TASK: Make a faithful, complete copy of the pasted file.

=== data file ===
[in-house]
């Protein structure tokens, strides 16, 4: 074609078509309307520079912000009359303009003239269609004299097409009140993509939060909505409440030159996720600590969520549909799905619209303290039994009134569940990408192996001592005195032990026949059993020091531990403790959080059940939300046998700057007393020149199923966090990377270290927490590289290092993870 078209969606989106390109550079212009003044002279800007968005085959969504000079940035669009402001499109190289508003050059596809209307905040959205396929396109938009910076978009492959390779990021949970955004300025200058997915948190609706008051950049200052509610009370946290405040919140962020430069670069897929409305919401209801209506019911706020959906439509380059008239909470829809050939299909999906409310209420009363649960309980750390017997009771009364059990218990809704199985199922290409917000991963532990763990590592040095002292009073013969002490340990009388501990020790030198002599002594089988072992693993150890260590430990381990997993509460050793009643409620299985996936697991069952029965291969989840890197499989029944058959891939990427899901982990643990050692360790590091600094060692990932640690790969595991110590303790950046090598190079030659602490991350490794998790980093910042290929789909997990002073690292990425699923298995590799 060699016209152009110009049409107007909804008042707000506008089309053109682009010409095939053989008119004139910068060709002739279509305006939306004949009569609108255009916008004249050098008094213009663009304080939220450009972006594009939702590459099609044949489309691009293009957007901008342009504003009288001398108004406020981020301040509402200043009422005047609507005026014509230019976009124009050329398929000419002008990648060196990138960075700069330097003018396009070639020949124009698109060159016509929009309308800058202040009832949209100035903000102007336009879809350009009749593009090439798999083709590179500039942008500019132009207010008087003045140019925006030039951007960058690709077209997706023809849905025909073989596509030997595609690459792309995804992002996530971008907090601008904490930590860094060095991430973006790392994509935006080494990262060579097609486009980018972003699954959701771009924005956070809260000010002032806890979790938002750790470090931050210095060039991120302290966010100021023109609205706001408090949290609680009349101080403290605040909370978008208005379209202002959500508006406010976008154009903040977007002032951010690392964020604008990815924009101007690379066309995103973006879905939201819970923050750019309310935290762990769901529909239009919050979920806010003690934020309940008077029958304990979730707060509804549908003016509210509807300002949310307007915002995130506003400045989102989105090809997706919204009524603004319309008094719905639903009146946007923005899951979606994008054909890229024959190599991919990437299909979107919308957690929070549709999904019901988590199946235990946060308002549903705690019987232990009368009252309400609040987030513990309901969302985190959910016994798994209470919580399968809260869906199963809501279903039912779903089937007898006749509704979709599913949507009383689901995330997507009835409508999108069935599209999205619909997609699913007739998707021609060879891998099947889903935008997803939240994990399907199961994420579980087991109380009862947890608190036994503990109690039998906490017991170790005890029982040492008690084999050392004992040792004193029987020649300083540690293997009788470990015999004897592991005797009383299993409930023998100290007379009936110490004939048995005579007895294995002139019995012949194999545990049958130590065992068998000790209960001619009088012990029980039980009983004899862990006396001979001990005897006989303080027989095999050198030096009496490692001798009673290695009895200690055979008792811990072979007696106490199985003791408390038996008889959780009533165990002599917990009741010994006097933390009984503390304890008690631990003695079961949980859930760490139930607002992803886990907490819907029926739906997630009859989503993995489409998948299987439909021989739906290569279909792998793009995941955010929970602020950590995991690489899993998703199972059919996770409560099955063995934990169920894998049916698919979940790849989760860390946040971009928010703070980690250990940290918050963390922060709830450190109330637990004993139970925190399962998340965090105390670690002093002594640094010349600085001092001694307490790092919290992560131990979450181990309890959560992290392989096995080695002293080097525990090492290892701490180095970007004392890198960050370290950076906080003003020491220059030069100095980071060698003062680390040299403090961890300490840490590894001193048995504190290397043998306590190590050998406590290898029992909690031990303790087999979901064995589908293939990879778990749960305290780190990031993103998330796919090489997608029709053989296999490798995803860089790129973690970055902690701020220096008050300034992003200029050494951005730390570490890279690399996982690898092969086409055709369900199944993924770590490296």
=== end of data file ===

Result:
[in-house]
């Protein structure tokens, strides 16, 4: 074609078509309307520079912000009359303009003239269609004299097409009140993509939060909505409440030159996720600590969520549909799905619209303290039994009134569940990408192996001592005195032990026949059993020091531990403790959080059940939300046998700057007393020149199923966090990377270290927490590289290092993870 078209969606989106390109550079212009003044002279800007968005085959969504000079940035669009402001499109190289508003050059596809209307905040959205396929396109938009910076978009492959390779990021949970955004300025200058997915948190609706008051950049200052509610009370946290405040919140962020430069670069897929409305919401209801209506019911706020959906439509380059008239909470829809050939299909999906409310209420009363649960309980750390017997009771009364059990218990809704199985199922290409917000991963532990763990590592040095002292009073013969002490340990009388501990020790030198002599002594089988072992693993150890260590430990381990997993509460050793009643409620299985996936697991069952029965291969989840890197499989029944058959891939990427899901982990643990050692360790590091600094060692990932640690790969595991110590303790950046090598190079030659602490991350490794998790980093910042290929789909997990002073690292990425699923298995590799 060699016209152009110009049409107007909804008042707000506008089309053109682009010409095939053989008119004139910068060709002739279509305006939306004949009569609108255009916008004249050098008094213009663009304080939220450009972006594009939702590459099609044949489309691009293009957007901008342009504003009288001398108004406020981020301040509402200043009422005047609507005026014509230019976009124009050329398929000419002008990648060196990138960075700069330097003018396009070639020949124009698109060159016509929009309308800058202040009832949209100035903000102007336009879809350009009749593009090439798999083709590179500039942008500019132009207010008087003045140019925006030039951007960058690709077209997706023809849905025909073989596509030997595609690459792309995804992002996530971008907090601008904490930590860094060095991430973006790392994509935006080494990262060579097609486009980018972003699954959701771009924005956070809260000010002032806890979790938002750790470090931050210095060039991120302290966010100021023109609205706001408090949290609680009349101080403290605040909370978008208005379209202002959500508006406010976008154009903040977007002032951010690392964020604008990815924009101007690379066309995103973006879905939201819970923050750019309310935290762990769901529909239009919050979920806010003690934020309940008077029958304990979730707060509804549908003016509210509807300002949310307007915002995130506003400045989102989105090809997706919204009524603004319309008094719905639903009146946007923005899951979606994008054909890229024959190599991919990437299909979107919308957690929070549709999904019901988590199946235990946060308002549903705690019987232990009368009252309400609040987030513990309901969302985190959910016994798994209470919580399968809260869906199963809501279903039912779903089937007898006749509704979709599913949507009383689901995330997507009835409508999108069935599209999205619909997609699913007739998707021609060879891998099947889903935008997803939240994990399907199961994420579980087991109380009862947890608190036994503990109690039998906490017991170790005890029982040492008690084999050392004992040792004193029987020649300083540690293997009788470990015999004897592991005797009383299993409930023998100290007379009936110490004939048995005579007895294995002139019995012949194999545990049958130590065992068998000790209960001619009088012990029980039980009983004899862990006396001979001990005897006989303080027989095999050198030096009496490692001798009673290695009895200690055979008792811990072979007696106490199985003791408390038996008889959780009533165990002599917990009741010994006097933390009984503390304890008690631990003695079961949980859930760490139930607002992803886990907490819907029926739906997630009859989503993995489409998948299987439909021989739906290569279909792998793009995941955010929970602020950590995991690489899993998703199972059919996770409560099955063995934990169920894998049916698919979940790849989760860390946040971009928010703070980690250990940290918050963390922060709830450190109330637990004993139970925190399962998340965090105390670690002093002594640094010349600085001092001694307490790092919290992560131990979450181990309890959560992290392989096995080695002293080097525990090492290892701490180095970007004392890198960050370290950076906080003003020491220059030069100095980071060698003062680390040299403090961890300490840490590894001193048995504190290397043998306590190590050998406590290898029992909690031990303790087999979901064995589908293939990879778990749960305290780190990031993103998330796919090489997608029709053989296999490798995803860089790129973690970055902690701020220096008050300034992003200029050494951005730390570490890279690399996982690898092969086409055709369900199944993924770590490296």